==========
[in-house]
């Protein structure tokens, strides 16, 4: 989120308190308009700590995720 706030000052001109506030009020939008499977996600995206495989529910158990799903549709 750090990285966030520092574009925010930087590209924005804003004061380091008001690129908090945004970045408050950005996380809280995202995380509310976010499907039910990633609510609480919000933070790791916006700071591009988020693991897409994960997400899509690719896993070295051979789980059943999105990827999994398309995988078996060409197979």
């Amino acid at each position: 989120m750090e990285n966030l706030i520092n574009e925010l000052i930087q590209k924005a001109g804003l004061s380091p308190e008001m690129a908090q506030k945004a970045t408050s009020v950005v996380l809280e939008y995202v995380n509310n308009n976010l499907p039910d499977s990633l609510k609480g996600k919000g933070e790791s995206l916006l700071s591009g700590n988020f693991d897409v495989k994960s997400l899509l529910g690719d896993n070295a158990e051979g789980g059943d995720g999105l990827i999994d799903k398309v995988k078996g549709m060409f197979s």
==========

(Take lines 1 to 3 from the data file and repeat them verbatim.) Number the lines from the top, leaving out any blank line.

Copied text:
[in-house]
């Protein structure tokens, strides 16, 4: 989120308190308009700590995720 706030000052001109506030009020939008499977996600995206495989529910158990799903549709 750090990285966030520092574009925010930087590209924005804003004061380091008001690129908090945004970045408050950005996380809280995202995380509310976010499907039910990633609510609480919000933070790791916006700071591009988020693991897409994960997400899509690719896993070295051979789980059943999105990827999994398309995988078996060409197979």
């Amino acid at each position: 989120m750090e990285n966030l706030i520092n574009e925010l000052i930087q590209k924005a001109g804003l004061s380091p308190e008001m690129a908090q506030k945004a970045t408050s009020v950005v996380l809280e939008y995202v995380n509310n308009n976010l499907p039910d499977s990633l609510k609480g996600k919000g933070e790791s995206l916006l700071s591009g700590n988020f693991d897409v495989k994960s997400l899509l529910g690719d896993n070295a158990e051979g789980g059943d995720g999105l990827i999994d799903k398309v995988k078996g549709m060409f197979s």